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Old 16-05-2012, 18:38   #6
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Re: Alcohol

Shamrock,either chemical or sanding.Up in the air
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Old 16-05-2012, 18:40   #7
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Re: Alcohol

BTW - many years ago we tried spraying hulls with alcohol loaded into a bug sprayer/atomizer. Did it work? well........denatured alcohol was only about 6 bucks a gallon back then. Today it's about 14 bucks a gallon. Give it a try, watch how long it stays on the surface and then you tell me......
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Old 16-05-2012, 18:49   #8
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Re: Alcohol

Fiberglass1 INC,Thanks for the input.I,am being OVER THE TOP,regaring this procedure.22 years ago I,went thru the whole 9 yards peeled sat out for 8 months washed too many times to remember Moister meter showed DRY.West System Copper powder et ect ect,Kept the boat for 22 years about every 4 to 6 years had a blister return most were in the epoxy not the hull.I,have learned that there are no 100 percent cures,heck I,may just sand off the loose paint and paint the more I,venture into it.I,know as you GelCoat offer no protection I,don't want to seal water in,What to DO is the question.Thanks
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Old 16-05-2012, 19:34   #9
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Re: Alcohol

The formulation of the gelcoat, the application, conditions under which it was applied, and the surface it is applied to are all factors that affect whether blisters will form. Blisters do not form spontaneously. The correct conditions need to exist.

I'm not denying gelcoat has pores and is subject to osmosis. That notion is already assumed. However, one of its goals is to inhibit osmosis; as resin is a poor moisture barrier.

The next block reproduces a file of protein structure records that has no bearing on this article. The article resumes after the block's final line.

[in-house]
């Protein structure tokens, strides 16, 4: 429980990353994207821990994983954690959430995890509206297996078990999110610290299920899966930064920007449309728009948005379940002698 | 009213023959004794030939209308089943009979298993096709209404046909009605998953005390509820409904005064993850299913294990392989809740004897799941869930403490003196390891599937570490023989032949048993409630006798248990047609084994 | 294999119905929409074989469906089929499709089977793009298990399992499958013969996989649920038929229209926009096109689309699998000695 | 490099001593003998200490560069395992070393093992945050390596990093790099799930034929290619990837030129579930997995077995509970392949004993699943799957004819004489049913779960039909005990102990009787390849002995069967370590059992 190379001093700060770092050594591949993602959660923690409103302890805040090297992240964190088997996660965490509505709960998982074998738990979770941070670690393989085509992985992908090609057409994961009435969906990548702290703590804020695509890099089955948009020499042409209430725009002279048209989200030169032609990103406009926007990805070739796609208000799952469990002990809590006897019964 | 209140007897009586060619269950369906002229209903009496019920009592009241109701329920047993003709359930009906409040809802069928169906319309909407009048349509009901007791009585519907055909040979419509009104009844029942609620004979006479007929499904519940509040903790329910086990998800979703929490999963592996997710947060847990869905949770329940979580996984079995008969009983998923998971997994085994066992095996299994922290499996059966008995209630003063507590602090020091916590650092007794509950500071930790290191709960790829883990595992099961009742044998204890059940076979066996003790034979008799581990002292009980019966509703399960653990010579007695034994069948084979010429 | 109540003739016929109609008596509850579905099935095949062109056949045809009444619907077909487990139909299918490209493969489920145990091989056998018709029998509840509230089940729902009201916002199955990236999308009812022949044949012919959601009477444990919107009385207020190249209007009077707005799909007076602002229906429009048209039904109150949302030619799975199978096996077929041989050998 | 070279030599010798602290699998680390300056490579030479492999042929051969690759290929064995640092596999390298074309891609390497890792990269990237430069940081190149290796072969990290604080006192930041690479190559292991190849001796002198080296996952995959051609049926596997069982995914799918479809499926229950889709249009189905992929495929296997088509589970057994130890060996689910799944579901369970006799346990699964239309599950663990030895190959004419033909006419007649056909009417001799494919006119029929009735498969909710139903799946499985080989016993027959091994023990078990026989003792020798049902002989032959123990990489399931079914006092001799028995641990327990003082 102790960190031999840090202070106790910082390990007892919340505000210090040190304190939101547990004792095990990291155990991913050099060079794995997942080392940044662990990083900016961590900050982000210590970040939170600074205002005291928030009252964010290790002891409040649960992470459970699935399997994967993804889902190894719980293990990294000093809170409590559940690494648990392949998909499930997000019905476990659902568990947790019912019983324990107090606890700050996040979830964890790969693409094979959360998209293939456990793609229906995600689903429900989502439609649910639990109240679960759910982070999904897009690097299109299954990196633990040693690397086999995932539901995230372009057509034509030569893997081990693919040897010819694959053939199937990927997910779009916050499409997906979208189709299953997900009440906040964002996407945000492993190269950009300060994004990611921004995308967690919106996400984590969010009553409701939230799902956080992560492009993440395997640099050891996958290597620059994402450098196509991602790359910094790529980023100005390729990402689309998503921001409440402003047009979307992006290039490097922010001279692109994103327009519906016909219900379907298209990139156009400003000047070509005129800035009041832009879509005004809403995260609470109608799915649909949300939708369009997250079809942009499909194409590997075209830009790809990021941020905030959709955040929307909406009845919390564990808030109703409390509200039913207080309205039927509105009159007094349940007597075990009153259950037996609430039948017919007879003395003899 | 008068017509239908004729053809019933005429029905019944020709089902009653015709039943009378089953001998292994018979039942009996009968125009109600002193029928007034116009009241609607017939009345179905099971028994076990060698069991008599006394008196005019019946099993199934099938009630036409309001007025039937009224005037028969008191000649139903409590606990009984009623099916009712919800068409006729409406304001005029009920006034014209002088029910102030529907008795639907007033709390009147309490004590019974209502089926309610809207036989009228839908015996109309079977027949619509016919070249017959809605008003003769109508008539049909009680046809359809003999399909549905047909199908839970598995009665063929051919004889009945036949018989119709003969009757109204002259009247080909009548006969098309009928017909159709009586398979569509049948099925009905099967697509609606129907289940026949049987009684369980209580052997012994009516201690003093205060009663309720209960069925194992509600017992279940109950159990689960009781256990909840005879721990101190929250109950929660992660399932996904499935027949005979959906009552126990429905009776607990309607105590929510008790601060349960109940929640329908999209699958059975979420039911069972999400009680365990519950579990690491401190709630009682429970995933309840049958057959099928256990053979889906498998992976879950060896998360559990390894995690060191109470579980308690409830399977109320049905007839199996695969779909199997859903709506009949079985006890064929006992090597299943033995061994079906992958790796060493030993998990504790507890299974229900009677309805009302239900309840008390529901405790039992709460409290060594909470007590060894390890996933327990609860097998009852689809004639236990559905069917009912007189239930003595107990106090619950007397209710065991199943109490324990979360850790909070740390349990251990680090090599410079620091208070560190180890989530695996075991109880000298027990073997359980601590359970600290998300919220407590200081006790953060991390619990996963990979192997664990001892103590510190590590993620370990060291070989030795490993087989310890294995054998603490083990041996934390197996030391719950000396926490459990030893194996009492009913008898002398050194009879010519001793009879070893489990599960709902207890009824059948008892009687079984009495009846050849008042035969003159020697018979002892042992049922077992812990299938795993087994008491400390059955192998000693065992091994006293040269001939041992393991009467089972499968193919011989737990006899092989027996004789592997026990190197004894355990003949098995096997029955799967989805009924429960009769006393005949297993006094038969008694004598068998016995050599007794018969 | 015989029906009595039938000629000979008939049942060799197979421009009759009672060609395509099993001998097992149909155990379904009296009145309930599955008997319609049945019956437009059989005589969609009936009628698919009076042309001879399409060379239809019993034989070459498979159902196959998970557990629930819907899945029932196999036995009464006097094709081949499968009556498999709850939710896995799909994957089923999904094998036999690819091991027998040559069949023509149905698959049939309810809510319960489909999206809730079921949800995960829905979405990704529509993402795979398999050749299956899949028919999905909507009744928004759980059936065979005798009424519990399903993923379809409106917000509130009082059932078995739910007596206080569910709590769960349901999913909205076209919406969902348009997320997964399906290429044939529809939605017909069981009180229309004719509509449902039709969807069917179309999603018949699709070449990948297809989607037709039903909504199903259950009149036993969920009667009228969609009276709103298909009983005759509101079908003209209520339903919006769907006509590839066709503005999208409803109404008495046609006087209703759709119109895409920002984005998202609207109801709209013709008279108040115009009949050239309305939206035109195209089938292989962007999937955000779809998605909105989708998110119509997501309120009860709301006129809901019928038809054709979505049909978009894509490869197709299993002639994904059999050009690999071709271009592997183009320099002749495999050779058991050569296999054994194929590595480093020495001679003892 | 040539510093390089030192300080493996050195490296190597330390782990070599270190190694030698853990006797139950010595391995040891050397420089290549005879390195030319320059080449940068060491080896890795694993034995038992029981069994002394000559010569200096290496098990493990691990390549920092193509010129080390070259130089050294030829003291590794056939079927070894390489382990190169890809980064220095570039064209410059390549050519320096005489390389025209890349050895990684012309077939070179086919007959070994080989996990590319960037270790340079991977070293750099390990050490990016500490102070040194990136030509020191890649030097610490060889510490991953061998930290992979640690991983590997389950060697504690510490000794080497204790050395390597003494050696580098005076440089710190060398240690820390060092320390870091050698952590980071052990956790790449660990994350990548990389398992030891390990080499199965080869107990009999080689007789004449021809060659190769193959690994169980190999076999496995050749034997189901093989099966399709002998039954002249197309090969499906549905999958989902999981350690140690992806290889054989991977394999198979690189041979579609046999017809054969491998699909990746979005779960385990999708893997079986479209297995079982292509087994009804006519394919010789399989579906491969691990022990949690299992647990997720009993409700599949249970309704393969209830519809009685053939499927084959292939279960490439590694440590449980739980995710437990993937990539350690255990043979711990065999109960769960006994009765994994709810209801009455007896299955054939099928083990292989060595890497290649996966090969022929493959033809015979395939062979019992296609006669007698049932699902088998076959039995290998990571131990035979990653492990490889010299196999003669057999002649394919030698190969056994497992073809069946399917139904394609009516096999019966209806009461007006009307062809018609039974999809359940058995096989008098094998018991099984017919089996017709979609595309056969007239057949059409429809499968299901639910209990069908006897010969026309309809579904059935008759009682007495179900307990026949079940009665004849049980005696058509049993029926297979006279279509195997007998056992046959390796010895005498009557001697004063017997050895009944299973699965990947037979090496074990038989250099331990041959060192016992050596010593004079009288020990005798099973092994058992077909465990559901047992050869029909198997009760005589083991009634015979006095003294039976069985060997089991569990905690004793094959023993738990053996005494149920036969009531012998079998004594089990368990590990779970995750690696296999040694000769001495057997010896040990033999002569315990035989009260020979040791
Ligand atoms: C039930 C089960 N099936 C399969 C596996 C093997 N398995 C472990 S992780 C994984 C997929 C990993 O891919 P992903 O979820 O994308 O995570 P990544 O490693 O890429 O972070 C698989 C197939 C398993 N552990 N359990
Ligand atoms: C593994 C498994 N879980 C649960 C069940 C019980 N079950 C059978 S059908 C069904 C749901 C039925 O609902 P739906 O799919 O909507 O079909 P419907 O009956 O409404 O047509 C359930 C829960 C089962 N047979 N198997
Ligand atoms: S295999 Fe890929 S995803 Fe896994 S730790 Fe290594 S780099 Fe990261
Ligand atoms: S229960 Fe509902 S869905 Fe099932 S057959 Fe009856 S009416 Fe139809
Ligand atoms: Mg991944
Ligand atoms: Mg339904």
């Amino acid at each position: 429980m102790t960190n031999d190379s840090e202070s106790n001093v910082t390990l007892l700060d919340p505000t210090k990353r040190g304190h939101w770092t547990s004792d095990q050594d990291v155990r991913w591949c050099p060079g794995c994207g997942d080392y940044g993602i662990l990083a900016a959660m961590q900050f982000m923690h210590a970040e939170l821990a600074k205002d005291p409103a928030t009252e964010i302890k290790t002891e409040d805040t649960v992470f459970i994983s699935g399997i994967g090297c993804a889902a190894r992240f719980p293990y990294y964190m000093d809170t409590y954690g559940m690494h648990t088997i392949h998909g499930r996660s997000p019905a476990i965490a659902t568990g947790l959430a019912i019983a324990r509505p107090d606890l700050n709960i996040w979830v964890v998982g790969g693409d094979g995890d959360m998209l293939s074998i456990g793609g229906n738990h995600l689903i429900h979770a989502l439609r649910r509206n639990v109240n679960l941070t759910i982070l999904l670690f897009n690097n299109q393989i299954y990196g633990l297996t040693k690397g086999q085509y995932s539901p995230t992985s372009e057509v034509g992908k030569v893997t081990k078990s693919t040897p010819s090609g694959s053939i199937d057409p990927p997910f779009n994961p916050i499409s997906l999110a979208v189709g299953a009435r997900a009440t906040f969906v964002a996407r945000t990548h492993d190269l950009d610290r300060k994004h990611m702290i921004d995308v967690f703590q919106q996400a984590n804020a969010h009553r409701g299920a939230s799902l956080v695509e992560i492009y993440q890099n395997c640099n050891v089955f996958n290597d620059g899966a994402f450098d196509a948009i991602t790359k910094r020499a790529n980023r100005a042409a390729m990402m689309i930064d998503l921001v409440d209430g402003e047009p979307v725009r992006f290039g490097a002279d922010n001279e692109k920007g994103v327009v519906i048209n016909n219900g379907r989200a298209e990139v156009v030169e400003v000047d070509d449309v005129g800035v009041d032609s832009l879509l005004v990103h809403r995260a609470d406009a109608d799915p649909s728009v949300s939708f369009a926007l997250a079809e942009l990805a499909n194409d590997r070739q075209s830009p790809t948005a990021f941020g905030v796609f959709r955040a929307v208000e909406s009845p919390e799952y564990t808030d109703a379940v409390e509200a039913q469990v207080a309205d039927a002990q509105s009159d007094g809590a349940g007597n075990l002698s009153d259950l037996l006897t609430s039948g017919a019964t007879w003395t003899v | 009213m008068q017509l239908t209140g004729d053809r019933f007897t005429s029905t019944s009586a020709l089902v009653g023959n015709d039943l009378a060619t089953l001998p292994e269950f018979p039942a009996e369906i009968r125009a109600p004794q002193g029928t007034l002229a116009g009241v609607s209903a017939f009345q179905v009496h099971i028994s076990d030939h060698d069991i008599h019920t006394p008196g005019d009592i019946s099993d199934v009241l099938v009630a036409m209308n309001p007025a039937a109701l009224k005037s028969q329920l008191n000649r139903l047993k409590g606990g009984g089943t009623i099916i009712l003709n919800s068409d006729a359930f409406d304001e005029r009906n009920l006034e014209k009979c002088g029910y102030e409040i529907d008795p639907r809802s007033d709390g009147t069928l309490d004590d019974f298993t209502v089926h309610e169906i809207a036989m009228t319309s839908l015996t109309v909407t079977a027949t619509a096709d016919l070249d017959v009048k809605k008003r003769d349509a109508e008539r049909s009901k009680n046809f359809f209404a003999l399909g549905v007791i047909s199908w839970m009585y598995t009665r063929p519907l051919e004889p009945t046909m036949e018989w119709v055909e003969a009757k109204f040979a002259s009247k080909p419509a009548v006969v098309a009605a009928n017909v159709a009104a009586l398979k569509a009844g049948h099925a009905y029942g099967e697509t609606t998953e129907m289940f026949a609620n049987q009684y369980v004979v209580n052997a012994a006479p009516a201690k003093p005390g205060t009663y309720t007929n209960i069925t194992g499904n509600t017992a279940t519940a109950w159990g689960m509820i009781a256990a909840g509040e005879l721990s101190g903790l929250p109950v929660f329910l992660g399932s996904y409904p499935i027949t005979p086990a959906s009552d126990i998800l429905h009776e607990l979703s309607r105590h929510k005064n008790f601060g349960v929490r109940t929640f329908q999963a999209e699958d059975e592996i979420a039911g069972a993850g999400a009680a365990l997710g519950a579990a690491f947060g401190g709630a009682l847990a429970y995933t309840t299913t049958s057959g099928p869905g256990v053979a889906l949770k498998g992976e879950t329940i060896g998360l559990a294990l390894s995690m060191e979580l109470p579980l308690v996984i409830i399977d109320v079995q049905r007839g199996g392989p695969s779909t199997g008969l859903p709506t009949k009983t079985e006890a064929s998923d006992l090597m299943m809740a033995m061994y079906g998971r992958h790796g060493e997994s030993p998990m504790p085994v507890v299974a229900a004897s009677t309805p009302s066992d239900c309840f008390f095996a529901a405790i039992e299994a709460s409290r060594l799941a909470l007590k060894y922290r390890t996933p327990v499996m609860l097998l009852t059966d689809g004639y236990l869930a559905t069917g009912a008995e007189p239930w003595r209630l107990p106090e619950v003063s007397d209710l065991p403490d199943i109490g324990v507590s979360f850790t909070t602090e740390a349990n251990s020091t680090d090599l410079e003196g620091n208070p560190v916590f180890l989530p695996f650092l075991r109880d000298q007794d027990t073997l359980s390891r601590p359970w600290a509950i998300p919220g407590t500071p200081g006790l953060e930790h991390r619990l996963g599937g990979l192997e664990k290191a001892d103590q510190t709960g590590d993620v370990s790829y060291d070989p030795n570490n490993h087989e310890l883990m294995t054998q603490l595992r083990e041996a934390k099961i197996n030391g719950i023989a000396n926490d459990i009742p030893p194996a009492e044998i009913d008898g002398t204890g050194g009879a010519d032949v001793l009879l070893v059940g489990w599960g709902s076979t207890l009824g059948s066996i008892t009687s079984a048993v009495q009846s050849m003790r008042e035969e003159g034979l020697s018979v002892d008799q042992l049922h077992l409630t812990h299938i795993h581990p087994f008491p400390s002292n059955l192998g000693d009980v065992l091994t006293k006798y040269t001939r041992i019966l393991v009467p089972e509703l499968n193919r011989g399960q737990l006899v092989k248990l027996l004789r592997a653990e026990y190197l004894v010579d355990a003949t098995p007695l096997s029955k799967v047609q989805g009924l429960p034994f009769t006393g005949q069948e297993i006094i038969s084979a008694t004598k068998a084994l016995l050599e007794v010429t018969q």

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Old 16-05-2012, 19:57   #10
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Re: Alcohol

Well Casual, you've peaked my interest. We started using Interprotect for blister repair in 1980. It worked. but, we were also fans of WEST System epoxies so we did 2 with the system you described. One of those is still going strong, the other one came back with a few very small blisters which was not acceptable. We fixed them under warranty and took a good hard look at what happened. The small blisters were, as you said, in the epoxy, not the laminate. Long story short, the perfect one was done in the winter, the other was done in the summer heat (Florida). What happened was outgassing. As the layers of epoxy went on, each layer had some minor outgassing, forming pinholes. The pinholes "connected" and water ingress occurred resulting in the tiny blisters. So i'm curious- was yours also done in the summer? We went back to Interprotect and never had another problem. Most people probably won't believe this but those 25 year old blister jobs (the ones that we have been fortunate enough to keep track of) are still looking good. So it can be done but it has to be done BY THE BOOK. No exceptions.
Funny thing is, in the late seventies and early eighties everybody and their brother got into the blister business. They had no experience so they didn't know how much to charge. They all gave ten year warranties, lost money and went out of business! So much for blister warranties!
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Old 16-05-2012, 20:13   #11
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Re: Alcohol